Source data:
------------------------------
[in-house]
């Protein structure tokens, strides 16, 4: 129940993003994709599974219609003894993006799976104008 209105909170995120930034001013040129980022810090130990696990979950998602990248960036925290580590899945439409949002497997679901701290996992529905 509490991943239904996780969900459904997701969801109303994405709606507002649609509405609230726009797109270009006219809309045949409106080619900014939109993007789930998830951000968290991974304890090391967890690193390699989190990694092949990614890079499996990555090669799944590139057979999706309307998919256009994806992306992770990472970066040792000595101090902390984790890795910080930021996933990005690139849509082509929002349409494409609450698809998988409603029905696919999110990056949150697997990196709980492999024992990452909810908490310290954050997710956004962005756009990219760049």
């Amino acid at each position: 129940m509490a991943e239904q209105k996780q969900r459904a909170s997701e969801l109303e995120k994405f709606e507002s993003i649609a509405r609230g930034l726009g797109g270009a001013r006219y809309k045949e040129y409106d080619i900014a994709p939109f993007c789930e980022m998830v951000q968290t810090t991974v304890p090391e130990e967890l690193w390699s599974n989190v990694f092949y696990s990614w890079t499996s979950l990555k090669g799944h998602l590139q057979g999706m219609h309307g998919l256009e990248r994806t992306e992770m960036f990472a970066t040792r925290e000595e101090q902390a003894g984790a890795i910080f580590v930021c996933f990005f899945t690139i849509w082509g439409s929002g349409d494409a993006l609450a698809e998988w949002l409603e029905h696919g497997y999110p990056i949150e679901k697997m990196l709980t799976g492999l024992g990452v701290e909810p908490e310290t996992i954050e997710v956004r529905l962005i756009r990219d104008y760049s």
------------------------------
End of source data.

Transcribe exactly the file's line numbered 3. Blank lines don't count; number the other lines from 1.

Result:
């Amino acid at each position: 129940m509490a991943e239904q209105k996780q969900r459904a909170s997701e969801l109303e995120k994405f709606e507002s993003i649609a509405r609230g930034l726009g797109g270009a001013r006219y809309k045949e040129y409106d080619i900014a994709p939109f993007c789930e980022m998830v951000q968290t810090t991974v304890p090391e130990e967890l690193w390699s599974n989190v990694f092949y696990s990614w890079t499996s979950l990555k090669g799944h998602l590139q057979g999706m219609h309307g998919l256009e990248r994806t992306e992770m960036f990472a970066t040792r925290e000595e101090q902390a003894g984790a890795i910080f580590v930021c996933f990005f899945t690139i849509w082509g439409s929002g349409d494409a993006l609450a698809e998988w949002l409603e029905h696919g497997y999110p990056i949150e679901k697997m990196l709980t799976g492999l024992g990452v701290e909810p908490e310290t996992i954050e997710v956004r529905l962005i756009r990219d104008y760049s």